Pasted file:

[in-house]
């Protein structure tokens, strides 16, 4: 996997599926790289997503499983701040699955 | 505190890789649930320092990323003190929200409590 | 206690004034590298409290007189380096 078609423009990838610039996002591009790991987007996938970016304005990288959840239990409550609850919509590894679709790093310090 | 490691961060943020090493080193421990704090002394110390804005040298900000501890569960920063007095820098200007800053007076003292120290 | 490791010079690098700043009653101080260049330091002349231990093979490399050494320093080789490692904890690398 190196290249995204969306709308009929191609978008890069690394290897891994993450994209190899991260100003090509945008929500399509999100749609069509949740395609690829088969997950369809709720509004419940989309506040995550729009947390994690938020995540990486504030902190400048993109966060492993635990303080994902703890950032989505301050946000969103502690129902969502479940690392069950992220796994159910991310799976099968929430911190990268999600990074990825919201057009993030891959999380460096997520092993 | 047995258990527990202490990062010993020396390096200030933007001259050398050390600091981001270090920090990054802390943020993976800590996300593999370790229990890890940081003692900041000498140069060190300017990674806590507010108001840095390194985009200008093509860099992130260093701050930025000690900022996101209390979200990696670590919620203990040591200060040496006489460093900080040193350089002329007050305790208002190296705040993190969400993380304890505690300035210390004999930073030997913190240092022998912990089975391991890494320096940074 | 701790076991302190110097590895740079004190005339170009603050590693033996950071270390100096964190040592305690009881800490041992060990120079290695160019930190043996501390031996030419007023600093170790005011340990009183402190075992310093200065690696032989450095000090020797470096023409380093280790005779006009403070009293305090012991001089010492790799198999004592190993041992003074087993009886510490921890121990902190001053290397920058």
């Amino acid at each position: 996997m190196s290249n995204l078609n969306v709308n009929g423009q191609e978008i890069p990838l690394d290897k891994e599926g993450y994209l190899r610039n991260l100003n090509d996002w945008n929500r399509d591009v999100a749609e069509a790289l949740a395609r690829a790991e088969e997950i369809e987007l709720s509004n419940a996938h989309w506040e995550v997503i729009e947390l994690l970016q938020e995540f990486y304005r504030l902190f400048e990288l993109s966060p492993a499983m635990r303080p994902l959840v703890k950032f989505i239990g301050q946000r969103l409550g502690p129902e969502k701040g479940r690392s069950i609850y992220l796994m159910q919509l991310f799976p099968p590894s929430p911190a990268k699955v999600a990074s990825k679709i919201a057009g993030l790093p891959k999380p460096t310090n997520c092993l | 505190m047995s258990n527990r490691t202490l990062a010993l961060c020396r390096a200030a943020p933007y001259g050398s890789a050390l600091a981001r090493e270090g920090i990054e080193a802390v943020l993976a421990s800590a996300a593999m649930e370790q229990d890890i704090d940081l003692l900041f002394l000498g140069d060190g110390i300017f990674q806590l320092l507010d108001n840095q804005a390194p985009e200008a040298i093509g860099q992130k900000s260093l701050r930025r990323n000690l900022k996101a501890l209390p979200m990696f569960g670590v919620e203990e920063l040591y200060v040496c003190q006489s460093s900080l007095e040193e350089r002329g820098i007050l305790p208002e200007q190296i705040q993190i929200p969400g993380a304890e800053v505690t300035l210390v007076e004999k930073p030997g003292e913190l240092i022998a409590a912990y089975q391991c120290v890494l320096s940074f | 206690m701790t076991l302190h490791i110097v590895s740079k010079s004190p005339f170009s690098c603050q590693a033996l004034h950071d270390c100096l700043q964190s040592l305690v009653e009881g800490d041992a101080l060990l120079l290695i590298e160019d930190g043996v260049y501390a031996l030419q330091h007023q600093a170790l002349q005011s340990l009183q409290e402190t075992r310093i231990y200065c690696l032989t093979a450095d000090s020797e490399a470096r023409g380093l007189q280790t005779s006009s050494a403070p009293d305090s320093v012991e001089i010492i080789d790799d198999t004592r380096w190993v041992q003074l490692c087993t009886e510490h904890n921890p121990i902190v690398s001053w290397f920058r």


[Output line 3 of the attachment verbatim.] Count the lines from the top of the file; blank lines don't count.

């Amino acid at each position: 996997m190196s290249n995204l078609n969306v709308n009929g423009q191609e978008i890069p990838l690394d290897k891994e599926g993450y994209l190899r610039n991260l100003n090509d996002w945008n929500r399509d591009v999100a749609e069509a790289l949740a395609r690829a790991e088969e997950i369809e987007l709720s509004n419940a996938h989309w506040e995550v997503i729009e947390l994690l970016q938020e995540f990486y304005r504030l902190f400048e990288l993109s966060p492993a499983m635990r303080p994902l959840v703890k950032f989505i239990g301050q946000r969103l409550g502690p129902e969502k701040g479940r690392s069950i609850y992220l796994m159910q919509l991310f799976p099968p590894s929430p911190a990268k699955v999600a990074s990825k679709i919201a057009g993030l790093p891959k999380p460096t310090n997520c092993l | 505190m047995s258990n527990r490691t202490l990062a010993l961060c020396r390096a200030a943020p933007y001259g050398s890789a050390l600091a981001r090493e270090g920090i990054e080193a802390v943020l993976a421990s800590a996300a593999m649930e370790q229990d890890i704090d940081l003692l900041f002394l000498g140069d060190g110390i300017f990674q806590l320092l507010d108001n840095q804005a390194p985009e200008a040298i093509g860099q992130k900000s260093l701050r930025r990323n000690l900022k996101a501890l209390p979200m990696f569960g670590v919620e203990e920063l040591y200060v040496c003190q006489s460093s900080l007095e040193e350089r002329g820098i007050l305790p208002e200007q190296i705040q993190i929200p969400g993380a304890e800053v505690t300035l210390v007076e004999k930073p030997g003292e913190l240092i022998a409590a912990y089975q391991c120290v890494l320096s940074f | 206690m701790t076991l302190h490791i110097v590895s740079k010079s004190p005339f170009s690098c603050q590693a033996l004034h950071d270390c100096l700043q964190s040592l305690v009653e009881g800490d041992a101080l060990l120079l290695i590298e160019d930190g043996v260049y501390a031996l030419q330091h007023q600093a170790l002349q005011s340990l009183q409290e402190t075992r310093i231990y200065c690696l032989t093979a450095d000090s020797e490399a470096r023409g380093l007189q280790t005779s006009s050494a403070p009293d305090s320093v012991e001089i010492i080789d790799d198999t004592r380096w190993v041992q003074l490692c087993t009886e510490h904890n921890p121990i902190v690398s001053w290397f920058r």